The Central Bank of Cyprus said that it does not expect the decision of British voters to leave the European Union will have a “significant impact” on Cyprus’s economy.
Any effect will be “slightly negative and manageable” in the short term, the CBC said in its December economic bulletin.
Still, individual sectors, such as the hospitality industry, could be affected to some extent, the CBC said, adding that the impact would be transmitted via a weaker sterling and weakening consumer and business confidence. Other sectors, such as trade, could be affected to a lesser degree.
“In general, possible negative consequences for exporting sectors, such as tourism, are expected to be offset to a high degree by a positive impact from cheaper UK imports,” the CBC said. “The possible signing of trade agreements between the UK and Cyprus could contain the impact on the domestic economy even more”.
In 2015, 39 per cent of tourist arrivals in Cyprus came from the UK, compared to 52 per cent in 2008. Directly or indirectly, tourism accounts for roughly one quarter of the Cypriot economy, which exited a prolonged recession last year and this year it is expected to grow at a rate close to 3 per cent.
British Premier Theresa May said she intended to initiate Brexit negotiations before April.
Britain’s imports from Cyprus and other EU member states could drop while UK exports could increase on improved competitiveness in the medium term, provided inflation in the UK does not pick up, the central bank said.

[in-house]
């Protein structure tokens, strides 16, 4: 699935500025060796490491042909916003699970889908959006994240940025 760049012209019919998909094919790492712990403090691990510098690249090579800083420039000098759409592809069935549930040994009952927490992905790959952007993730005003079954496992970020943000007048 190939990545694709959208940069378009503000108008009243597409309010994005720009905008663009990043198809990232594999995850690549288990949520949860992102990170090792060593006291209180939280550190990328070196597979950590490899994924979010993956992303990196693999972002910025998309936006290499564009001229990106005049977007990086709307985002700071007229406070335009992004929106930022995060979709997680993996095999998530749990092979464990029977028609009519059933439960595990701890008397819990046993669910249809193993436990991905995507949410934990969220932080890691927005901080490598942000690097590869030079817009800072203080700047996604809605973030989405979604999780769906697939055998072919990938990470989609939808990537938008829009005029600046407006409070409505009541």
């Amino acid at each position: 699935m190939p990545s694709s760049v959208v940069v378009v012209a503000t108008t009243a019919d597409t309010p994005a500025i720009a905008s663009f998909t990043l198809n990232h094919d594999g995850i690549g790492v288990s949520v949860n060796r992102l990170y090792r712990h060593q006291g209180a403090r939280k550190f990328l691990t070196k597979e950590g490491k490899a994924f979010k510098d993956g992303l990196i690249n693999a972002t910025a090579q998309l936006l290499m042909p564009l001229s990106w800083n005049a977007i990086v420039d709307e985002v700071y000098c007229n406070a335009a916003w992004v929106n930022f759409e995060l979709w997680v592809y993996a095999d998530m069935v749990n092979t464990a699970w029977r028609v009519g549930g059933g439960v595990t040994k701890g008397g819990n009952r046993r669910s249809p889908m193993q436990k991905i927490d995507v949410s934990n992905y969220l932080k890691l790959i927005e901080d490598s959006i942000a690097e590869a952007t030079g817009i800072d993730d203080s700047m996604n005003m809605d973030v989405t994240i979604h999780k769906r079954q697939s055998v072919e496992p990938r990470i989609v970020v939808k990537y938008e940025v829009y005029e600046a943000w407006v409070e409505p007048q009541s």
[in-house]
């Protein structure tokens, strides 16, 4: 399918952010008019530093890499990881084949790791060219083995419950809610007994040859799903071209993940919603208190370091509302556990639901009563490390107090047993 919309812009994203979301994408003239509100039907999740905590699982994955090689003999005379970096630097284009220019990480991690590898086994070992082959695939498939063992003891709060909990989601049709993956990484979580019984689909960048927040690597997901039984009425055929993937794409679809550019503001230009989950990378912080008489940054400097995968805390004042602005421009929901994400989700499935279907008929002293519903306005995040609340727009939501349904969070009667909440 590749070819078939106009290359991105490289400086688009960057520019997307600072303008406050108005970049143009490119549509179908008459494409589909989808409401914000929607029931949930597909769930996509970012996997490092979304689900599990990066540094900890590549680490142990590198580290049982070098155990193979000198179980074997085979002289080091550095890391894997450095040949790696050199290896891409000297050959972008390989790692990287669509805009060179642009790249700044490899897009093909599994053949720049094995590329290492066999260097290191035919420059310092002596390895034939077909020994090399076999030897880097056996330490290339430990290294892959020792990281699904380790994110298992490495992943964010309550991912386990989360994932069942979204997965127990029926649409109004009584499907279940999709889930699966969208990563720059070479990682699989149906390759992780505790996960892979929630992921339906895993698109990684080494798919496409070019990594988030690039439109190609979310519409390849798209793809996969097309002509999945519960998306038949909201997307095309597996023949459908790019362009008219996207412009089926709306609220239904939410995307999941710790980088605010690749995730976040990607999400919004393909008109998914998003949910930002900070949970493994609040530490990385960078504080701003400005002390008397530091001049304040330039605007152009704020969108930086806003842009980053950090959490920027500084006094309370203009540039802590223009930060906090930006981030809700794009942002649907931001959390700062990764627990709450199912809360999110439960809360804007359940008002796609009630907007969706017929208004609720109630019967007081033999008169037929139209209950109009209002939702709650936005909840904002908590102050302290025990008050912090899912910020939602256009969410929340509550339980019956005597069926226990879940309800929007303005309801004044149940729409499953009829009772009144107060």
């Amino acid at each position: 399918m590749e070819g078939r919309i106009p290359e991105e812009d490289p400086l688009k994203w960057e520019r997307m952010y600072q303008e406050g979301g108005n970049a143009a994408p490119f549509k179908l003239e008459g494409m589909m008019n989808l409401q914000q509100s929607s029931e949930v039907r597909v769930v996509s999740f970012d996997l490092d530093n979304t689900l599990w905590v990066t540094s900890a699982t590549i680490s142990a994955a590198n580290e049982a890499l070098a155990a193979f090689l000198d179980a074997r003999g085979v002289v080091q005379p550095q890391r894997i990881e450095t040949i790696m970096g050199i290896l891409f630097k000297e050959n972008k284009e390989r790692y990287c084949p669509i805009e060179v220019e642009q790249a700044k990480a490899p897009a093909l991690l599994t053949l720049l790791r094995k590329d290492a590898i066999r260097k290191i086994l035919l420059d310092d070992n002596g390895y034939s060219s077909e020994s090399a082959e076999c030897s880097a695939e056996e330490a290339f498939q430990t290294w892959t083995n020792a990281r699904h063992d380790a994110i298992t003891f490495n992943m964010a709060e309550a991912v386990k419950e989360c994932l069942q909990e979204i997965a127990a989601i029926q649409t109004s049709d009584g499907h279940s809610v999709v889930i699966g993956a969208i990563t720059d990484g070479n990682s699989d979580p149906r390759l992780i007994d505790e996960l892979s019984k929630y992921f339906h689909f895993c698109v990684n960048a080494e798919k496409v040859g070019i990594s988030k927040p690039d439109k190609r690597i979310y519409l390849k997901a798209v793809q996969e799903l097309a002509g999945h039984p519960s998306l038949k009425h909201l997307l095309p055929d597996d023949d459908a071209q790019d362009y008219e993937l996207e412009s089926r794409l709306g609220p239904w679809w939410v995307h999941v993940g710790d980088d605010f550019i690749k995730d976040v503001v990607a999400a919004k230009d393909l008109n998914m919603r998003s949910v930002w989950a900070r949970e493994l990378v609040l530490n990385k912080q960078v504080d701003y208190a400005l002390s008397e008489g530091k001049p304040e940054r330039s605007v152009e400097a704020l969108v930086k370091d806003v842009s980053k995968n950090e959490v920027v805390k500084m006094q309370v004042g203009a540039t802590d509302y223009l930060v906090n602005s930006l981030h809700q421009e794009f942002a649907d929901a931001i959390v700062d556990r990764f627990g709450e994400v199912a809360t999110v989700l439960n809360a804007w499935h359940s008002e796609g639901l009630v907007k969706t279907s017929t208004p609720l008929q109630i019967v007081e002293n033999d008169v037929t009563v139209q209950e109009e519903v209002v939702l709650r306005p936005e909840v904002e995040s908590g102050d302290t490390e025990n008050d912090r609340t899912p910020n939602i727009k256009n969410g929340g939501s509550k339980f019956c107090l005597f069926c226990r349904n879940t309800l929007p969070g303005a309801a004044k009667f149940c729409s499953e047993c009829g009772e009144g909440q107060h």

Brexit would not leave other major currencies, such as the euro, unaffected, as the single currency could also in turn lose ground vis-a-via third currencies.
“Such a development would affect European exports to third countries positively and mitigate effects from bilateral trade relations with the UK,” the CBC said.
Brexit could have a negative impact on economic sentiment, both in the EU and in the UK, and affect investment negatively, the bank supervisor continued. “It has to be stressed that the effects so far appear to be negligible”.
Still, “there is a big chance for an important portion of bank operations carried out in the City of London to relocate to another financial centre within the euro area,” which will have a positive impact in the single currency bloc, the central bank said. “Everything will ultimately depend on whether the exit procedure will go ahead smoothly without disagreements and of course the final agreement that will be produced”.